This is all about “need”. What do they need from each other? If they don’t need anything, then your story can fall flat because there is nothing pushing the characters into conflict other than the plot. “He wants to blow up a building, I want to stop him” falls really flat, but if your character’s wife is inside the building, and the villain made you feel helpless for the first time in your life as he killed someone in front of you, then you have John McClane and Hans Gruber, where the conflict gets personal very quickly. John needs to save his wife, which means stopping Hans; Hans needs the detonators from John to finish his plan: it’s all about need.
Relationship Arc: Beginning, middle, and end. Once you know your goal, decide how these characters meet, how things escalate, and how they conclude.
If you plan on reusing characters, concluding the story just means finishing another piece of a mini-arc in terms of the overall goal. For instance, Luke Skywalker has a destiny to face Darth Vader; each mini arc is part of the trilogy, as Luke fights to save the princess, fights to save his friends, and then finally confronts Vader in the finale. But he has a confrontation with Vader in each film, each as a mini-arc that is a piece of their overall story arc.
Good arcs start and end in different places, and have a rising and falling action. Missing these gives a feeling of being unfulfilled for the audience; they many not know why, but it’s usually because the character didn’t change, learn anything, lose anything, or have any true conflict. That means something is missing in your arc.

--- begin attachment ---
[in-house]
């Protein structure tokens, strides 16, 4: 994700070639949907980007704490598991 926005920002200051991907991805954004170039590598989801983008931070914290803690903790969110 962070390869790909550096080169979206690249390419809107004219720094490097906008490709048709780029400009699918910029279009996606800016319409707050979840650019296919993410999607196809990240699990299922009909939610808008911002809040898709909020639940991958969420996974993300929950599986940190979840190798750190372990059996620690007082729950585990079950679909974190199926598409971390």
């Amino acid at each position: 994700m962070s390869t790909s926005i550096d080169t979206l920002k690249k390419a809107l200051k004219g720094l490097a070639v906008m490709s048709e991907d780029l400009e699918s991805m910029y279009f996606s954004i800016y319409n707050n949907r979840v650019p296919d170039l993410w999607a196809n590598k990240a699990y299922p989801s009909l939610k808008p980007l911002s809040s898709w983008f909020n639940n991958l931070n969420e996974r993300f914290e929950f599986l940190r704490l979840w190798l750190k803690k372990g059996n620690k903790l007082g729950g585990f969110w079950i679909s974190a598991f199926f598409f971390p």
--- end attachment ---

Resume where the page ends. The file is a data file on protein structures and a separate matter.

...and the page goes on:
Relationship Conclusion: It’s more than just how the arc ends, it’s about the IMPACT that relationship has on the characters moving forward. Just like breaking up with an ex can lead to a rebound, depression, or learning how to spot the right person instead of the wrong one, the conclusion of their conflict should push have an effect on the characters moving forward.
Depending on the conflict, the aftershocks could last a very long time in the characters future, or could cause them to reconsider a more immediate decision they otherwise wouldn’t have made. The choice is up to you, but to have a worthwhile conclusion, you should decide in advance how deep the impact will be.
Food for thought! Good luck, and happy writing/analyzing!